Since learning how to sew, Angela has been a prolific maker, filling her blog with all of her creations but when she thinks back to what she’s most proud of she goes right back to the beginning.

“[I’m most proud of] the patio set,” she said after a bit of thought. “I use it so much and it was the first thing I did. I’m proud of a lot of things I’ve done since then, but this was the project that started them all.”

Since sewing has made such a profound impact on her life, Angela is very encouraging of others taking up sewing.

“Just try it—if you don’t do it right the first time, rip the seams and try again. I’m a professional seam ripper,” she laughed. “Get a good seam ripper and be patient with yourself. If you don’t want to waste your good fabric, use scraps and make a prototype. Just try. And use the resources out there. If you search for something, you’ll get a hit. I always find myself going back to Sailrite.”

Angela admitted that she doesn’t sew as much during the summer months, opting instead to spend time outdoors and on her boat. She’s currently working up the courage to reupholster the seats on her Sea Ray powerboat.

Her next big project will be altering a bridesmaid dress for a wedding she’s standing up in at the end of the summer. Angela will be hemming the dress and her aunt, a seamstress, will help teach her how to alter the bodice, she said.

“I really do feel that anyone can do this,” Angela added. “I don’t have an innate talent for sewing. Anyone has the ability to sew. Just work your way up and you can do this.”

To see more of Angela’s projects, follow her blog, Angela Sews or visit her page on Facebook.

4 comments
  1. Ralph E Stewart said:

    Has she or anyone else had any experience sewing leather? I would like to make an outfit, pants, shirt and jacket out of deer hides.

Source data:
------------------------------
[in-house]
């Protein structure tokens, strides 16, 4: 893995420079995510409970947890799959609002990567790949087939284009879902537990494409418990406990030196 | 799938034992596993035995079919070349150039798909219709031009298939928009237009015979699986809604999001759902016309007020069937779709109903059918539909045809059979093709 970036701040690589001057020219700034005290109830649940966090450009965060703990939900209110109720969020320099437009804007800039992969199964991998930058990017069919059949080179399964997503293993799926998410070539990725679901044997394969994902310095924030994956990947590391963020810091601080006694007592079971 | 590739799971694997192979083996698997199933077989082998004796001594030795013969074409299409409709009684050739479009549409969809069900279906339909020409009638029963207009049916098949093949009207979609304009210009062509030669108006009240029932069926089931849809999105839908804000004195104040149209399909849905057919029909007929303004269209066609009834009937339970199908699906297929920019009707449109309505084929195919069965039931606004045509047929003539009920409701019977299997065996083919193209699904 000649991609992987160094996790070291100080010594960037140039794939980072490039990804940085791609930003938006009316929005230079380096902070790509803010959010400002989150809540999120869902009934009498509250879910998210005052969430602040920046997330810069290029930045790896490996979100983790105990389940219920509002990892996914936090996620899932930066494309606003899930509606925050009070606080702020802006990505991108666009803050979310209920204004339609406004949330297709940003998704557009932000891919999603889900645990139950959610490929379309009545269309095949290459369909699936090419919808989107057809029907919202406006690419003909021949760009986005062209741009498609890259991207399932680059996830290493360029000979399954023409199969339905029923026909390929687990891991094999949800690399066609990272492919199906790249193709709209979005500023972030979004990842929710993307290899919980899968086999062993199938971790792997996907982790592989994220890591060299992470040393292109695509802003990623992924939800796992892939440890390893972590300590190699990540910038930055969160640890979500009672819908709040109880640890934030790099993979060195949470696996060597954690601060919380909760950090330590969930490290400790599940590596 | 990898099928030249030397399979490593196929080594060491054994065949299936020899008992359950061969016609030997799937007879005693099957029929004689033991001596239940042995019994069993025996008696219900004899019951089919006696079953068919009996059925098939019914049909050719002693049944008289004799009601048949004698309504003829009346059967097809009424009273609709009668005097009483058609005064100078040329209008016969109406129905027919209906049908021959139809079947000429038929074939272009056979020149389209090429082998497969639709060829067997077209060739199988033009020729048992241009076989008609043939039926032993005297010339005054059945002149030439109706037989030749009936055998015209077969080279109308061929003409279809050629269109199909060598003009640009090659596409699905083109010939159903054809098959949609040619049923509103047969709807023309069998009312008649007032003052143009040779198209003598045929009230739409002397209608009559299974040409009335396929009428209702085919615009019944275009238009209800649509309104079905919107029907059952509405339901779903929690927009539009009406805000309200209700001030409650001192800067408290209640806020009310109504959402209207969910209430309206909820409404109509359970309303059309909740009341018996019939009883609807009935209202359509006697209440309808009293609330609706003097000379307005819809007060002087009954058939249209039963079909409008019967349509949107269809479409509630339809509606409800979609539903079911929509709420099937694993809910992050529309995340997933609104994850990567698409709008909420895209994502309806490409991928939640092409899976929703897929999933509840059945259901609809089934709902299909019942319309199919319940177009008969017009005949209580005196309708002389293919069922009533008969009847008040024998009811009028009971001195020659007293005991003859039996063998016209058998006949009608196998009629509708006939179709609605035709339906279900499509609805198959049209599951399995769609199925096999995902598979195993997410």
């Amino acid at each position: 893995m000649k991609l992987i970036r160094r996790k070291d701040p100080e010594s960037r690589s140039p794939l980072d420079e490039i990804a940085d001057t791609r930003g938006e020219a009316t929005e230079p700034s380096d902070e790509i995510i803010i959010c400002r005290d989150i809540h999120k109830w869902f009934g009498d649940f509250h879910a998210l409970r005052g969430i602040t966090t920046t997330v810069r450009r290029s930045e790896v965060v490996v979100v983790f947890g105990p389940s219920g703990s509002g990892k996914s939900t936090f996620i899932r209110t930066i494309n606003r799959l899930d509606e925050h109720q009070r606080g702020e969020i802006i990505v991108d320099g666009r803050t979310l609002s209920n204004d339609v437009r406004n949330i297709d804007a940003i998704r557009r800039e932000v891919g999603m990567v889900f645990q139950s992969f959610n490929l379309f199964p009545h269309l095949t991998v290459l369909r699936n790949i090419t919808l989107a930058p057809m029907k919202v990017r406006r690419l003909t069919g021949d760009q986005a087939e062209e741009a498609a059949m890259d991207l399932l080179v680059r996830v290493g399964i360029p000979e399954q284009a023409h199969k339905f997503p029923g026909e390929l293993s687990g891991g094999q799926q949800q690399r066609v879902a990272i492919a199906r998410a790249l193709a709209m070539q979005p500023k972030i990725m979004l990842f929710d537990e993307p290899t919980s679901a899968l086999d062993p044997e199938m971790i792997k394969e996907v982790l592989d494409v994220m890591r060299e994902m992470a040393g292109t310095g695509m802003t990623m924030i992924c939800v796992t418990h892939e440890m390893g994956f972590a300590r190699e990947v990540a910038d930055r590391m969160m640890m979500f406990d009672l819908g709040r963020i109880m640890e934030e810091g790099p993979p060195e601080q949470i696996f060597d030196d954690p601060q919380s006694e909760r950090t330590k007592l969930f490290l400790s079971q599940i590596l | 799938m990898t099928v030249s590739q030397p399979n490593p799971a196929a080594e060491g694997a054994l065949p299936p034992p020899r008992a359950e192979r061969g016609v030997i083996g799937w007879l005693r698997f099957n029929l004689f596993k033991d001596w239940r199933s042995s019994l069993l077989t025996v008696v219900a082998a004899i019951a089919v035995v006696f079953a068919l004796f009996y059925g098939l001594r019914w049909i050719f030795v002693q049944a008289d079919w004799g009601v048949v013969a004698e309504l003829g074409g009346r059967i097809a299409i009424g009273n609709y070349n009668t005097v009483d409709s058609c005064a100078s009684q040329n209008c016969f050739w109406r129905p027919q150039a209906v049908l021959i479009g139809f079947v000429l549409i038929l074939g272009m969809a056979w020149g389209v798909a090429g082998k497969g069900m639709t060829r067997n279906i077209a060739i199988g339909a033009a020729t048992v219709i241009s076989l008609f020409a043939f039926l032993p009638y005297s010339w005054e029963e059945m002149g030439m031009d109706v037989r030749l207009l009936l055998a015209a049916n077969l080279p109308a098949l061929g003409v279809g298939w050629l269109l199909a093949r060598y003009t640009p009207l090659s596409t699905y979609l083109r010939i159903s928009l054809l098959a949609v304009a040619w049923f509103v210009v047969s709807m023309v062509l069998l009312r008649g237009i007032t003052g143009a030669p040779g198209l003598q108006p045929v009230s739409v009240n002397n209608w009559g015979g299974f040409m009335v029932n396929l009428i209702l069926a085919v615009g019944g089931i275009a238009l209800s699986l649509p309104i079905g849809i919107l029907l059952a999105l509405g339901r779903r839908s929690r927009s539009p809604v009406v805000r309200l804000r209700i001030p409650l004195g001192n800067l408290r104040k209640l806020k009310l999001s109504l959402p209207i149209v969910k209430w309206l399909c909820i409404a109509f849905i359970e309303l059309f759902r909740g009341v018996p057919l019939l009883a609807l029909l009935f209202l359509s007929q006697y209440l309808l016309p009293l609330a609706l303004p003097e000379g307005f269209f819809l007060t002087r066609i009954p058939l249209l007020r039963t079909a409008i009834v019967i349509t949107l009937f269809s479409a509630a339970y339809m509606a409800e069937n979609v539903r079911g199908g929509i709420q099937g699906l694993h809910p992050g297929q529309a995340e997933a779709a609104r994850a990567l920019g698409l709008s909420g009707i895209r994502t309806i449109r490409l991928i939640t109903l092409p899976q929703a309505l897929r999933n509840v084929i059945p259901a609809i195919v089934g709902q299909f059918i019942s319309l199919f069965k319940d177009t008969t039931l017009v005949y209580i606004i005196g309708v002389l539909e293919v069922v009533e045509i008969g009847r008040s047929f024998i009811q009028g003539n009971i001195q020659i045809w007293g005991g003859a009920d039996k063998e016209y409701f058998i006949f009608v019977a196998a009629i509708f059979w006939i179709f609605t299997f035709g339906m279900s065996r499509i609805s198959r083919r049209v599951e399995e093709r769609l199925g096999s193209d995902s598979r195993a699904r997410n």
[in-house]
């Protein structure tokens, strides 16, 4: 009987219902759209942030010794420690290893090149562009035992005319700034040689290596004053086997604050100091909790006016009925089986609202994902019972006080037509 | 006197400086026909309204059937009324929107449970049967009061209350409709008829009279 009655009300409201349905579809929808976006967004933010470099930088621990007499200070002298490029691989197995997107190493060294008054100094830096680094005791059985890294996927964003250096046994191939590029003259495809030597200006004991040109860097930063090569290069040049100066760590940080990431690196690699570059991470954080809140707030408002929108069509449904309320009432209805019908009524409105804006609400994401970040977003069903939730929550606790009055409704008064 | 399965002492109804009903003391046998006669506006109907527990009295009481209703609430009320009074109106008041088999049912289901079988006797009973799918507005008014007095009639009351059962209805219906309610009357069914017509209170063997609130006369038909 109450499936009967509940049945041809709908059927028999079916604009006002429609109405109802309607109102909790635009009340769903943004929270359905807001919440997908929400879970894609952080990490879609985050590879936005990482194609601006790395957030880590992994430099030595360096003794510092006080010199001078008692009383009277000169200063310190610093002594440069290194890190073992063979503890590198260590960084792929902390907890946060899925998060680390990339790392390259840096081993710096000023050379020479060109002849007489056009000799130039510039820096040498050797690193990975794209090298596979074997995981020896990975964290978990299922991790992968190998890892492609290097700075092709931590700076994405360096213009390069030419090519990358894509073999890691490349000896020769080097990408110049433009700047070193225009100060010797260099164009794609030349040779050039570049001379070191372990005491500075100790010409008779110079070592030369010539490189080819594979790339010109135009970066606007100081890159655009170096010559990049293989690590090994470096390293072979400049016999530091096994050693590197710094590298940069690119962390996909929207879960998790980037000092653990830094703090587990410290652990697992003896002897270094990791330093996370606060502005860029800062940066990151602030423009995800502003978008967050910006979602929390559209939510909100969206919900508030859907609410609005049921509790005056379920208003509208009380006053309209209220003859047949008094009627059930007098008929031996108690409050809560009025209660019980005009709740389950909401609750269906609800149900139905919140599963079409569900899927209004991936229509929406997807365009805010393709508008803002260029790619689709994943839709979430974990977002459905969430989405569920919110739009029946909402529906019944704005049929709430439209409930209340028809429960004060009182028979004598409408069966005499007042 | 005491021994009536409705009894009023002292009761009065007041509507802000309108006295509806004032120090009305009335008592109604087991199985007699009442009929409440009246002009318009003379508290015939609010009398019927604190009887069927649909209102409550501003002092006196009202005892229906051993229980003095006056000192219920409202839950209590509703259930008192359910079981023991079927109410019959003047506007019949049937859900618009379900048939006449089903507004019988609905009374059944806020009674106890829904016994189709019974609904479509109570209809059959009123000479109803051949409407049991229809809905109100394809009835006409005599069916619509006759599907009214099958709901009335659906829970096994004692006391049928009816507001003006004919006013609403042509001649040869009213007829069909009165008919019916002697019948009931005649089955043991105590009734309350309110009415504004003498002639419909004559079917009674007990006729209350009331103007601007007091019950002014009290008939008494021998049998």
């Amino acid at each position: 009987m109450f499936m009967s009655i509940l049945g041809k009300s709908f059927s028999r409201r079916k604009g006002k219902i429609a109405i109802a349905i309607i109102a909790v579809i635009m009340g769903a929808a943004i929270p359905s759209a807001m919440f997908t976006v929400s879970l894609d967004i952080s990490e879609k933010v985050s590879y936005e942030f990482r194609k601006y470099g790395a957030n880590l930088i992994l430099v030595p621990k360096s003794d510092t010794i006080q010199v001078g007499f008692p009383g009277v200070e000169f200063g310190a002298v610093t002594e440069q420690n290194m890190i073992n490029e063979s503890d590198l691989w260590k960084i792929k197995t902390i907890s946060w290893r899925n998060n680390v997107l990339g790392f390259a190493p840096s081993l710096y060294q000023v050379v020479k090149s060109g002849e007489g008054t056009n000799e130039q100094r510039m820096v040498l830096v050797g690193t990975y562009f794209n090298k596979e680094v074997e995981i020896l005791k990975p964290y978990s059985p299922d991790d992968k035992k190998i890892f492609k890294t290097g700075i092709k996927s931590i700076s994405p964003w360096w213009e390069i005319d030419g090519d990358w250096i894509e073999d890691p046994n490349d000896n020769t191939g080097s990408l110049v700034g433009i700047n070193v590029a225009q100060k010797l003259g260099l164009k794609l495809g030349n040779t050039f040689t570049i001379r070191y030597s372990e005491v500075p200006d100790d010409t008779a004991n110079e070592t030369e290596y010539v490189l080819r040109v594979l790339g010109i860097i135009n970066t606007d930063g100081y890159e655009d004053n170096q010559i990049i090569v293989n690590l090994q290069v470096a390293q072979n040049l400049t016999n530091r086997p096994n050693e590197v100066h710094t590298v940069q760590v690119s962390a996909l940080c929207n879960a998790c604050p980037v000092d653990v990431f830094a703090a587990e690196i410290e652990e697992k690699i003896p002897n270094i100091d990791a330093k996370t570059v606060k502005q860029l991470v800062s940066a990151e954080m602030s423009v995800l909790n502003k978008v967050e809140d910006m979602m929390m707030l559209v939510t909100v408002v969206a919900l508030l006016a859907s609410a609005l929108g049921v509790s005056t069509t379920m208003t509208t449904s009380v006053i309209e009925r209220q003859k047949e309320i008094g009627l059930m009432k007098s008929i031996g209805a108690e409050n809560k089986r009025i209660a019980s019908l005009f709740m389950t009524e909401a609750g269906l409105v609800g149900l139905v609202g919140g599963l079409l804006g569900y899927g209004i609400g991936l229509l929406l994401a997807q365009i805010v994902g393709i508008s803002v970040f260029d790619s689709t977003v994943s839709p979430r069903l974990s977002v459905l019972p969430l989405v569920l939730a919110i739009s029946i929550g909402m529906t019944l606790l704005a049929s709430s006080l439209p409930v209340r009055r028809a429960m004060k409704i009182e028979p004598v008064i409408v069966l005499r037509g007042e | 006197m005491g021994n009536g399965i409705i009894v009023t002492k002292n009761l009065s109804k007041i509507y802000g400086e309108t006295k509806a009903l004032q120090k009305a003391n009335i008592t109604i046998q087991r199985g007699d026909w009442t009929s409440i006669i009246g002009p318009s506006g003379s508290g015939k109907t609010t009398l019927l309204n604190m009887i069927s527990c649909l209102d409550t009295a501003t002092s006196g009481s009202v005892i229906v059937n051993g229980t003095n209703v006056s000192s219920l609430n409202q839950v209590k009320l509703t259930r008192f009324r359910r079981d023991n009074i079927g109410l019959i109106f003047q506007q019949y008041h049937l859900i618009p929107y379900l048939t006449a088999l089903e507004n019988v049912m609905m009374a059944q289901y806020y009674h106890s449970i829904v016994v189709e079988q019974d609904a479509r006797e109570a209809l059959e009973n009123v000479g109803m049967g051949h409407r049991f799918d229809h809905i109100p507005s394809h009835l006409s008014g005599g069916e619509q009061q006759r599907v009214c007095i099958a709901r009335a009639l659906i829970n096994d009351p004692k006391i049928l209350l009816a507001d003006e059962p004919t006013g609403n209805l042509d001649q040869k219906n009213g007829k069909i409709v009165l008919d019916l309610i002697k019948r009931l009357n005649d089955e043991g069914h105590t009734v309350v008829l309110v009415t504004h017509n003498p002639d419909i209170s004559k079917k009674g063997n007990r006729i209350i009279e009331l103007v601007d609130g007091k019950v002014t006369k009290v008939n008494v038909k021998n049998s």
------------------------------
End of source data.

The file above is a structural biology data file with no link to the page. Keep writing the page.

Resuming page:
Thanks,

    • Nikki said:

      Hi Ralph,
      I can’t speak for Angela, but we do have customers who have used their Ultrafeed sewing machines to sew leather. Any other readers have experience with this?

    • I have used my Ultrafeed machine to alter and create many leather garments. In my experience, it takes careful planning. I like to go through the entire construction mentally, before I do it physically, to help find any problems beforehand. You don’t want to have to rip any seams out, because those holes will always be there. For the same reason, I do not use pins to hold pieces together. Instead, I use Wonder Clips, and heavy plastic clips originally intended to be used to fit wedding dresses. They work well, and don’t mar the leather.

      I use specialty leather needles in my machine when I work with leather, which gives a neater stitch, and is well worth the price. You can use a special tape or glue to hold your seam allowances down inside the garment. I prefer to press the seams to one side and stitch them in place, when I can. It’s not always the right thing to do with every seam, because it will be visible top-stitching. When it is viable, though, it gives extra strength to your seams, and is well worth doing.

      Good luck with your project. Working with leather isn’t as scary as it can seem beforehand, and I find it an enjoyable and rewarding medium.

  2. I can speak for Angela! I have not worked with real leather, but I have worked with pleather. In principle I think it’s similar, but the few things I’ve learned are choosing the right (heavier) needle, using a Teflon foot (nonstick) if what you’re using is “shiny,” and get it right the first time because puncture holes from the needle are there to stay…not a forgiving material!